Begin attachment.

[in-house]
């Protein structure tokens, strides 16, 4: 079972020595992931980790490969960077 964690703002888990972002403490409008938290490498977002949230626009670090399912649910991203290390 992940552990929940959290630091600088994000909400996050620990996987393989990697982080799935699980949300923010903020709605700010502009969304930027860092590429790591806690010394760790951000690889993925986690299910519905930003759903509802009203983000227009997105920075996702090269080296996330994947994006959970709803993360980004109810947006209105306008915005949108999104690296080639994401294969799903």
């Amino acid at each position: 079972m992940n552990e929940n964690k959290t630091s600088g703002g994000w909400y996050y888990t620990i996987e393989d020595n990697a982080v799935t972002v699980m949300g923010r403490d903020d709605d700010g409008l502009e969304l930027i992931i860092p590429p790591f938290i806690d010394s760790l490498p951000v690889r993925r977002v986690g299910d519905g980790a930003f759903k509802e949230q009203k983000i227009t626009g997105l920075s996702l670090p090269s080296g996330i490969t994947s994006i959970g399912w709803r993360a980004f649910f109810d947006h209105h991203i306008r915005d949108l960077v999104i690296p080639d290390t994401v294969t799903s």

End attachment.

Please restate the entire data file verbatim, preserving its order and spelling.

[in-house]
């Protein structure tokens, strides 16, 4: 079972020595992931980790490969960077 964690703002888990972002403490409008938290490498977002949230626009670090399912649910991203290390 992940552990929940959290630091600088994000909400996050620990996987393989990697982080799935699980949300923010903020709605700010502009969304930027860092590429790591806690010394760790951000690889993925986690299910519905930003759903509802009203983000227009997105920075996702090269080296996330994947994006959970709803993360980004109810947006209105306008915005949108999104690296080639994401294969799903």
């Amino acid at each position: 079972m992940n552990e929940n964690k959290t630091s600088g703002g994000w909400y996050y888990t620990i996987e393989d020595n990697a982080v799935t972002v699980m949300g923010r403490d903020d709605d700010g409008l502009e969304l930027i992931i860092p590429p790591f938290i806690d010394s760790l490498p951000v690889r993925r977002v986690g299910d519905g980790a930003f759903k509802e949230q009203k983000i227009t626009g997105l920075s996702l670090p090269s080296g996330i490969t994947s994006i959970g399912w709803r993360a980004f649910f109810d947006h209105h991203i306008r915005d949108l960077v999104i690296p080639d290390t994401v294969t799903s």